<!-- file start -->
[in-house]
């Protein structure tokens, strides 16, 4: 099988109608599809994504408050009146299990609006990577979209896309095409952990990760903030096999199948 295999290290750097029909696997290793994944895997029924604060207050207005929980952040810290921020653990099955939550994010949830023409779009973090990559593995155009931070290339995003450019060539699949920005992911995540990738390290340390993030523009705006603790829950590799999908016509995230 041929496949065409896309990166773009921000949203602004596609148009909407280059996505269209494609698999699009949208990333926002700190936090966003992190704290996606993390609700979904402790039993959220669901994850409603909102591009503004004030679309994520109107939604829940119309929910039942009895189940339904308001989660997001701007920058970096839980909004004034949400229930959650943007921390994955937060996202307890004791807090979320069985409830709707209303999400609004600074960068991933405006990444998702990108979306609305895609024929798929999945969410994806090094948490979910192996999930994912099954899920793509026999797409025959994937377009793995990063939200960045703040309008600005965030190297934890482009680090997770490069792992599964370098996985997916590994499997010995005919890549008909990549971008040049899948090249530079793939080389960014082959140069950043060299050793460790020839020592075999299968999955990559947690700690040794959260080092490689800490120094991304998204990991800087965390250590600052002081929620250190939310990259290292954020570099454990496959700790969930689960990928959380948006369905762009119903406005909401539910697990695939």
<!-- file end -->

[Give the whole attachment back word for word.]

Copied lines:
[in-house]
């Protein structure tokens, strides 16, 4: 099988109608599809994504408050009146299990609006990577979209896309095409952990990760903030096999199948 295999290290750097029909696997290793994944895997029924604060207050207005929980952040810290921020653990099955939550994010949830023409779009973090990559593995155009931070290339995003450019060539699949920005992911995540990738390290340390993030523009705006603790829950590799999908016509995230 041929496949065409896309990166773009921000949203602004596609148009909407280059996505269209494609698999699009949208990333926002700190936090966003992190704290996606993390609700979904402790039993959220669901994850409603909102591009503004004030679309994520109107939604829940119309929910039942009895189940339904308001989660997001701007920058970096839980909004004034949400229930959650943007921390994955937060996202307890004791807090979320069985409830709707209303999400609004600074960068991933405006990444998702990108979306609305895609024929798929999945969410994806090094948490979910192996999930994912099954899920793509026999797409025959994937377009793995990063939200960045703040309008600005965030190297934890482009680090997770490069792992599964370098996985997916590994499997010995005919890549008909990549971008040049899948090249530079793939080389960014082959140069950043060299050793460790020839020592075999299968999955990559947690700690040794959260080092490689800490120094991304998204990991800087965390250590600052002081929620250190939310990259290292954020570099454990496959700790969930689960990928959380948006369905762009119903406005909401539910697990695939």